Taken to the Cleaners

Following is an actual letter I sent to my local dry cleaners. It happened a couple years ago, but I ran across this saved file on my hard drive and thought it was a good “customer service” story to retell.

I’ve wondered since then, what ever happened to it? Did some employee receive it, read it, and throw it away? Did the management ever see it, and bring it up in an employee huddle meeting? I may never know.

Dear Management,

I am an occasional customer of your business – once or twice a year I stop in to clean a suit – and as such you probably would not miss my business if I were to choose to go somewhere else. Now don’t worry about that introduction – I’ll still come back. But I was concerned by something that happened last time I was in, and wanted to make sure you and your employees are aware of it and stay in the mind frame of considering the customer first. I don’t intend to get any specific employees in trouble in any way, and I do want to clarify that some time has passed since this occurred, so those involved may not even be working the same positions now.

I dropped my suit off in the morning, pre-paid for the cleaning, and was told it would be ready the next evening. That was fine and expected. I noted that the store hours said they’d be open ‘til seven. I knew it could potentially be a tight race against time, but I felt I could make it to pick up my suit. The following morning I would be leaving town to go to a wedding in Las Vegas, and wanted to make an early start of the trip.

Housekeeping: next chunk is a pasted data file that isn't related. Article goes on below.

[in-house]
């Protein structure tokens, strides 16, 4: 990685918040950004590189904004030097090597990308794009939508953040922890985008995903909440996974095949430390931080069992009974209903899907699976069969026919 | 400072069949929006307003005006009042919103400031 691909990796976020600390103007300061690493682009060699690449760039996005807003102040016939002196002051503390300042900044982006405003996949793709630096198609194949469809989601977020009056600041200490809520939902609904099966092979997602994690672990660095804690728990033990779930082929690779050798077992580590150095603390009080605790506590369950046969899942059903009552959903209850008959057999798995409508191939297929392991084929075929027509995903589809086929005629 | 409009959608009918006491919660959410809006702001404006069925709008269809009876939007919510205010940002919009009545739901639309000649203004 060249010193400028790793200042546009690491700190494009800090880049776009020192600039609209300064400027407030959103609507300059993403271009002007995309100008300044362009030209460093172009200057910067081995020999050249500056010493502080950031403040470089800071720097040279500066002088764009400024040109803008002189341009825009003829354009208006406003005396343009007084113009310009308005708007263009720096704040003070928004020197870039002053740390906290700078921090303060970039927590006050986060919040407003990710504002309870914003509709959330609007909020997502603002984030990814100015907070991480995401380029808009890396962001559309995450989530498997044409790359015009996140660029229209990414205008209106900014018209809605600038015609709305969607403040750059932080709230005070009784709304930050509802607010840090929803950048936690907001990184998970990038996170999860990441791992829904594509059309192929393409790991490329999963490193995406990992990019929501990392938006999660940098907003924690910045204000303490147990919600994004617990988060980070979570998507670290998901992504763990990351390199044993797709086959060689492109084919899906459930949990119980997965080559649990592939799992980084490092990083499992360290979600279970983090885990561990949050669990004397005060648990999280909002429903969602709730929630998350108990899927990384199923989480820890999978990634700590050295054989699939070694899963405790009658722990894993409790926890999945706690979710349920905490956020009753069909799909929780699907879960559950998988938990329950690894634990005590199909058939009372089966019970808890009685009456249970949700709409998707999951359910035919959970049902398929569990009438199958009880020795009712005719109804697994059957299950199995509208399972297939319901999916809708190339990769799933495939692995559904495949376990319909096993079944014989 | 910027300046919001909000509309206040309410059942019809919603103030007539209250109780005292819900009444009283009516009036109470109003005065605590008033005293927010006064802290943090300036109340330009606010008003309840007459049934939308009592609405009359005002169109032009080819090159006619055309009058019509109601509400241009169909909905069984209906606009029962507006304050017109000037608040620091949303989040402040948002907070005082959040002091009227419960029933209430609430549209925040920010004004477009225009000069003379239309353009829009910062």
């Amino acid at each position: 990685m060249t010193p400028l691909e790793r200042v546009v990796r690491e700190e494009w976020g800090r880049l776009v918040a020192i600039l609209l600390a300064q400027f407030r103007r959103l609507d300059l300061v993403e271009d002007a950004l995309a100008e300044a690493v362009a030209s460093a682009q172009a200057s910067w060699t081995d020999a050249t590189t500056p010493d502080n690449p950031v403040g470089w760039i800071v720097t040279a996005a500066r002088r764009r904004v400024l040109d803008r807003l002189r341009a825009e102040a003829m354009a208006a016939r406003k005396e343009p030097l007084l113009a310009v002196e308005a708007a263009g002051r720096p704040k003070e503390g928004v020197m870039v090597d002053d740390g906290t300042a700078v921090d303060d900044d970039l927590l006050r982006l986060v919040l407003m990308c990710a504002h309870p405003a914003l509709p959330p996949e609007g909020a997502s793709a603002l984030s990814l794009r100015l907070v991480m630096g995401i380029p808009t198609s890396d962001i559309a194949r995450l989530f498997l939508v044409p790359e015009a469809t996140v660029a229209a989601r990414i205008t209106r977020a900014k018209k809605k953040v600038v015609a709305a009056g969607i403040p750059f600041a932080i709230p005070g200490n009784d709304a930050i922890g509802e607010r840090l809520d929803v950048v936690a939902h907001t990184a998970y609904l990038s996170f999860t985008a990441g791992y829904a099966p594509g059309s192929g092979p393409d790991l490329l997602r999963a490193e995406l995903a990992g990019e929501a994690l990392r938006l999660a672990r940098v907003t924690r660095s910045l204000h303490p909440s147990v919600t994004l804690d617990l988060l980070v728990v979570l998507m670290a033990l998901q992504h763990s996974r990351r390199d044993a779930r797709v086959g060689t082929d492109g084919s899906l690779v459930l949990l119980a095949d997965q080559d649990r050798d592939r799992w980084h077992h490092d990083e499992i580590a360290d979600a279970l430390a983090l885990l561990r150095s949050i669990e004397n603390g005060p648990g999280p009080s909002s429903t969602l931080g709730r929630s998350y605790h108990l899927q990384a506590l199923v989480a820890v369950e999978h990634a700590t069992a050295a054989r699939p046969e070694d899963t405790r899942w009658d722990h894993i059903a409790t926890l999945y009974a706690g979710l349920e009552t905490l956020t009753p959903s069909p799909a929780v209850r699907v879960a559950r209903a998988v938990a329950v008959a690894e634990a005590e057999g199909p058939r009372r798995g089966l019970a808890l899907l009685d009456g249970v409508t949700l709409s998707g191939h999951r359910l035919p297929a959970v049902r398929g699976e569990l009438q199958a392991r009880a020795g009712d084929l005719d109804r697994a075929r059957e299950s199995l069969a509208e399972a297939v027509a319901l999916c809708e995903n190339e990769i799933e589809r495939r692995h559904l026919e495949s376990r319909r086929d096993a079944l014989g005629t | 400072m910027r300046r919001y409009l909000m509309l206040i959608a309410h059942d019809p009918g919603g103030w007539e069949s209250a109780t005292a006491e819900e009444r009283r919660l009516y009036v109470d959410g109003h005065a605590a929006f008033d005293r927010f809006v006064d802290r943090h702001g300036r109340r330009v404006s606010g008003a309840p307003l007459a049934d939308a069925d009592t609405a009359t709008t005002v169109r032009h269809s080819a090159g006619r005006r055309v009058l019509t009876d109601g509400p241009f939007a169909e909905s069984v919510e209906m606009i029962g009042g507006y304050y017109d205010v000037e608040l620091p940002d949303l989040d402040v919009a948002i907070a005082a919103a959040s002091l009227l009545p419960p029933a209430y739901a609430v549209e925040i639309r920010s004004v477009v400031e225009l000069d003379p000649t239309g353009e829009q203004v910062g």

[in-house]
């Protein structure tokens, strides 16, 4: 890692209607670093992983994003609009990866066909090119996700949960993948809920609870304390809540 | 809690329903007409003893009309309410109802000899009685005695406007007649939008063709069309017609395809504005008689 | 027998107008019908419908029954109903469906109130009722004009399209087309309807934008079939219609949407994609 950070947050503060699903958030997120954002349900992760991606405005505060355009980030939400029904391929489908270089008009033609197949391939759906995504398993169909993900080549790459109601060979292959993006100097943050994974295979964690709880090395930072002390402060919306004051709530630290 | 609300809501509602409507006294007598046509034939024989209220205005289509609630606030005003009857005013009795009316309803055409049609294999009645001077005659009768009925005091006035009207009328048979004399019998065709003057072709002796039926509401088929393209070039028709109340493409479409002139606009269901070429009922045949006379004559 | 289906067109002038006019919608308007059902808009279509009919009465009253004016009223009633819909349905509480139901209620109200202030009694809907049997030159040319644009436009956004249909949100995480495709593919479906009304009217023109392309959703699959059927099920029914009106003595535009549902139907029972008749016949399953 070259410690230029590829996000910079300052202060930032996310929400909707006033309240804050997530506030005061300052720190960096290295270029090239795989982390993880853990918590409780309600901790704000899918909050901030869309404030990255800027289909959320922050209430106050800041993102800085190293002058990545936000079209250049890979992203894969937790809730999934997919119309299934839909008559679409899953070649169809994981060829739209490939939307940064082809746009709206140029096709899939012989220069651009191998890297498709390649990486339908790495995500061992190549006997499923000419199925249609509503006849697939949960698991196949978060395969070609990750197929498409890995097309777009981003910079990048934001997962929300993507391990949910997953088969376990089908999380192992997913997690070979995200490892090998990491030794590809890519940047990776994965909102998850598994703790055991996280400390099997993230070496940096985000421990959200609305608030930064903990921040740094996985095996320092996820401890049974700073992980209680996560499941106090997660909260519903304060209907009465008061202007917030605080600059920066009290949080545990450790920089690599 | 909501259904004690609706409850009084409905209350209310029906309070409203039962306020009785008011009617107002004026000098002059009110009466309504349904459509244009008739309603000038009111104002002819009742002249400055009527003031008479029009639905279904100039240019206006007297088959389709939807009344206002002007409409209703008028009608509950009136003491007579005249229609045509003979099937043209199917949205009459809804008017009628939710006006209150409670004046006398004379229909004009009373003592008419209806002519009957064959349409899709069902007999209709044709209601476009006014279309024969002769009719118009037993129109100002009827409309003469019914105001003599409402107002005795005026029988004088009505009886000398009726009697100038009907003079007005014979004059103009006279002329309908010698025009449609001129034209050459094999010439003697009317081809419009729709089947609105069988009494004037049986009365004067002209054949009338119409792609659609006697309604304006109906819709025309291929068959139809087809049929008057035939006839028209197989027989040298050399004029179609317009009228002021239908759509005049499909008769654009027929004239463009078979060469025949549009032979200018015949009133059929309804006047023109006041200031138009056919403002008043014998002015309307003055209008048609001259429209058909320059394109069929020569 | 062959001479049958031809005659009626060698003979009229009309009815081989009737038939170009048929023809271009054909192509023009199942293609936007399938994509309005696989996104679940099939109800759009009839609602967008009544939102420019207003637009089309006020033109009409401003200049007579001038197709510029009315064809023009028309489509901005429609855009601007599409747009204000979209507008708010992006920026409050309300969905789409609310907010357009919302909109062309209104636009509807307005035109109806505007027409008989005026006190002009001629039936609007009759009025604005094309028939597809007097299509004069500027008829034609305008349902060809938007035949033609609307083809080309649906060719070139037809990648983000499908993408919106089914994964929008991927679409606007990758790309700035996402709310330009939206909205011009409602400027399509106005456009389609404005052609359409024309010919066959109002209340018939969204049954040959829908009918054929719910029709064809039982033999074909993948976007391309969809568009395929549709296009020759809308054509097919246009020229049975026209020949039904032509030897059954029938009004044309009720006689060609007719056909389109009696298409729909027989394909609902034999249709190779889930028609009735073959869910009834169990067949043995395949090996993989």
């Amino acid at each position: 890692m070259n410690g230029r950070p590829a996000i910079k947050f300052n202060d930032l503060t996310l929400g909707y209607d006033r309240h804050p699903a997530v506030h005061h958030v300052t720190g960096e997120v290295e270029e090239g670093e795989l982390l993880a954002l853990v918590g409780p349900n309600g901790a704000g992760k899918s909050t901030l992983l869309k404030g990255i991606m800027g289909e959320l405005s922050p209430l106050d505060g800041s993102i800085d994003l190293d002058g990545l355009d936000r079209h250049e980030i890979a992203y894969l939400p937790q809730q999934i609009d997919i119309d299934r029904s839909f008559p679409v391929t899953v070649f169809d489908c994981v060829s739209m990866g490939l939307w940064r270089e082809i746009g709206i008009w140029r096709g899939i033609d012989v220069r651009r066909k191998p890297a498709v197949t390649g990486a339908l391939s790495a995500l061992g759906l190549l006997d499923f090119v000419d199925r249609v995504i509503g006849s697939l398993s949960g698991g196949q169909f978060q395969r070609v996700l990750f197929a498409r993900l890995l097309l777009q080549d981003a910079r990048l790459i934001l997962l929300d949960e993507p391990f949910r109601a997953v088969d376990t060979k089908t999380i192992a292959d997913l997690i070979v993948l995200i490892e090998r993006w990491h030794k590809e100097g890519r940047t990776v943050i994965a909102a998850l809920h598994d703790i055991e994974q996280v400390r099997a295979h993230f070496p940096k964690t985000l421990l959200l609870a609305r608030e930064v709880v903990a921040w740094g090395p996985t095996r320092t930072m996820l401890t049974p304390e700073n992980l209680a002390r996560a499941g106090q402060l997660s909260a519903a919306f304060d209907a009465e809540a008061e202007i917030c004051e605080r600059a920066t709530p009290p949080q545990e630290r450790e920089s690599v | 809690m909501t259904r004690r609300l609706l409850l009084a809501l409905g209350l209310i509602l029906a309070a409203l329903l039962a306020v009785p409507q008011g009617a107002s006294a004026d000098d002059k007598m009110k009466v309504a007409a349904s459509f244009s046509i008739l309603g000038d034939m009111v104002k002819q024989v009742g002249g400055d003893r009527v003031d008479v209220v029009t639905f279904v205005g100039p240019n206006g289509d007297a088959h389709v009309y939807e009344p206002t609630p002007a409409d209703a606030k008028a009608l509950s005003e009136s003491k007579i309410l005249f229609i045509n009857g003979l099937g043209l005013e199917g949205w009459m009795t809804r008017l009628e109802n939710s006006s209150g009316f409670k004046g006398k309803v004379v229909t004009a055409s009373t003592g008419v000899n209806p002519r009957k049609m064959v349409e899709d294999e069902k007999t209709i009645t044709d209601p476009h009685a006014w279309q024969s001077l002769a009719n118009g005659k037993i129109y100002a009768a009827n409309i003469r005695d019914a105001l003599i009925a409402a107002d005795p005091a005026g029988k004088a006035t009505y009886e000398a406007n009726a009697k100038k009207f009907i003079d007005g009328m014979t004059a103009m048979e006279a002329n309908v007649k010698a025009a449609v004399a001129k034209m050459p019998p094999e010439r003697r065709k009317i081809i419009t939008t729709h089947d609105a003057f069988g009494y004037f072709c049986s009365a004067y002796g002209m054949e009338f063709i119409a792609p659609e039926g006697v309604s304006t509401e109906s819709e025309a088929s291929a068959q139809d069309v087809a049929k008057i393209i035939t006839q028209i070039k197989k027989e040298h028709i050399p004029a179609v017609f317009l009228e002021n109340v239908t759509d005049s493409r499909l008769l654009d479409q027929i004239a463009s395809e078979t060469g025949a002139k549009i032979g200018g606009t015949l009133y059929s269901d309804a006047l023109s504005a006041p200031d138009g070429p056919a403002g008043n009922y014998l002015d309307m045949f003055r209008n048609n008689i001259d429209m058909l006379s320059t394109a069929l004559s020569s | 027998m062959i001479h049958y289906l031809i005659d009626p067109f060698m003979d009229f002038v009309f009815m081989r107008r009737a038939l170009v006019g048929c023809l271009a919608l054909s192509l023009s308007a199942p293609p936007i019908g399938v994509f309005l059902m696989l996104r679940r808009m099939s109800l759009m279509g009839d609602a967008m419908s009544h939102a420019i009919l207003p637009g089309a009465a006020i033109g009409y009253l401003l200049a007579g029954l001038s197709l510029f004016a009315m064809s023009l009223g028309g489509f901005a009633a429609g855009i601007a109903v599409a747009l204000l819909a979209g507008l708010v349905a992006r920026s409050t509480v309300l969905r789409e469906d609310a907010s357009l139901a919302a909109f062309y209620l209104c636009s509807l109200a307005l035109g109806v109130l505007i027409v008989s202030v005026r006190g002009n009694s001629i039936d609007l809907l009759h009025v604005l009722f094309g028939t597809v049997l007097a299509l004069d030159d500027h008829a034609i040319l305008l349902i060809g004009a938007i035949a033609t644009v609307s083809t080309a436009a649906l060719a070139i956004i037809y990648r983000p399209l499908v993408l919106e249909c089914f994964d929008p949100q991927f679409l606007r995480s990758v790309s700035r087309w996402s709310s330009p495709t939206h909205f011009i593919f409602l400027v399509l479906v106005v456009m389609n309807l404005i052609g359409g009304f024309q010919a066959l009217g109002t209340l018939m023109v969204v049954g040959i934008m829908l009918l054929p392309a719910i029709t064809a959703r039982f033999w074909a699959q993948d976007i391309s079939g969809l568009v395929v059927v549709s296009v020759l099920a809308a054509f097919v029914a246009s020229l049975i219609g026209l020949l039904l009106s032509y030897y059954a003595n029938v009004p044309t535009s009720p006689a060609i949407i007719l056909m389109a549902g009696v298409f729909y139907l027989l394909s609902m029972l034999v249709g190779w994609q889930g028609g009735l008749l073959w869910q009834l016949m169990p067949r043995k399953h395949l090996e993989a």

The evening came, and I left my workplace just about 6:40. Traffic was awful as I tried to wend my way to the store to pick up my suit. I had my radio tuned to KSL (a local station that deals with accuracy in news, weather, traffic reports, etc), and was closely following their cues as they told me what time it was. By the time I made it to your shop, KSL told me I had three minutes left until seven o’clock. I was anxious about the time crunch – I’ve worked retail before, and so I hate to inconvenience anyone when they are getting ready to go home. I was confident in that I had prepaid, so all I would have to do it walk in, show my ticket, take my clothes, and be on my way. I was relieved to see the neon “Open” sign still lit in the window. I jumped out of my car, hurried up to the door, and gave a tug. Locked.